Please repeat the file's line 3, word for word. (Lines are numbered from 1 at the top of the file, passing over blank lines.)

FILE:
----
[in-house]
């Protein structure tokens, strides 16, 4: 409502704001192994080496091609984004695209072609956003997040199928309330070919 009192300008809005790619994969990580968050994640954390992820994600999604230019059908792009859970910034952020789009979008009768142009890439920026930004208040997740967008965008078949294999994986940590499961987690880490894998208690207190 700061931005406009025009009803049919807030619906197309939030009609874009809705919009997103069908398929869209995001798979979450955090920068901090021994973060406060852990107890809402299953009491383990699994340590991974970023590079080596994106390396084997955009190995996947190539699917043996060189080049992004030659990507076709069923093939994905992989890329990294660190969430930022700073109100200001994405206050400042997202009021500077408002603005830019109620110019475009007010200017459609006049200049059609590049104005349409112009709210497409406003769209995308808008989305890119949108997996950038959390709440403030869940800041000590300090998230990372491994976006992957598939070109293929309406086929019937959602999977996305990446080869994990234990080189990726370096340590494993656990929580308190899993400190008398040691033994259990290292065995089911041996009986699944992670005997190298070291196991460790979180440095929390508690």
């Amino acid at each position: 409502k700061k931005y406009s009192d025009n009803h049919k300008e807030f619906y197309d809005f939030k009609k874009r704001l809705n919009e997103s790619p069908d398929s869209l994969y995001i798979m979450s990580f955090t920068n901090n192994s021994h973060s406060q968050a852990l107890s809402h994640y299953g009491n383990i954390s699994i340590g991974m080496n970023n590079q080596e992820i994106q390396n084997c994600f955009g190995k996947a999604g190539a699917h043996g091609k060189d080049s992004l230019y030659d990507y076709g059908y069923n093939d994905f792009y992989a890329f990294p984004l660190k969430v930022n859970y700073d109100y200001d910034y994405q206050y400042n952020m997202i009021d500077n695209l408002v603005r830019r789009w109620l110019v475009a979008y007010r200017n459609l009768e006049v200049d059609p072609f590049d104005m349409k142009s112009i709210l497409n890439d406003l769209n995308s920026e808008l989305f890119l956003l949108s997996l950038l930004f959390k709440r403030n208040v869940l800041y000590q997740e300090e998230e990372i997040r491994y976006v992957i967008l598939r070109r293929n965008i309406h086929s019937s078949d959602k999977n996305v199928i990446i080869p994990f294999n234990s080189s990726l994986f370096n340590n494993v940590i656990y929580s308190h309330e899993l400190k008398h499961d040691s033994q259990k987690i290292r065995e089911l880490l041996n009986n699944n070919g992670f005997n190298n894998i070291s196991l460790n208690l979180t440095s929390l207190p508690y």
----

């Amino acid at each position: 409502k700061k931005y406009s009192d025009n009803h049919k300008e807030f619906y197309d809005f939030k009609k874009r704001l809705n919009e997103s790619p069908d398929s869209l994969y995001i798979m979450s990580f955090t920068n901090n192994s021994h973060s406060q968050a852990l107890s809402h994640y299953g009491n383990i954390s699994i340590g991974m080496n970023n590079q080596e992820i994106q390396n084997c994600f955009g190995k996947a999604g190539a699917h043996g091609k060189d080049s992004l230019y030659d990507y076709g059908y069923n093939d994905f792009y992989a890329f990294p984004l660190k969430v930022n859970y700073d109100y200001d910034y994405q206050y400042n952020m997202i009021d500077n695209l408002v603005r830019r789009w109620l110019v475009a979008y007010r200017n459609l009768e006049v200049d059609p072609f590049d104005m349409k142009s112009i709210l497409n890439d406003l769209n995308s920026e808008l989305f890119l956003l949108s997996l950038l930004f959390k709440r403030n208040v869940l800041y000590q997740e300090e998230e990372i997040r491994y976006v992957i967008l598939r070109r293929n965008i309406h086929s019937s078949d959602k999977n996305v199928i990446i080869p994990f294999n234990s080189s990726l994986f370096n340590n494993v940590i656990y929580s308190h309330e899993l400190k008398h499961d040691s033994q259990k987690i290292r065995e089911l880490l041996n009986n699944n070919g992670f005997n190298n894998i070291s196991l460790n208690l979180t440095s929390l207190p508690y």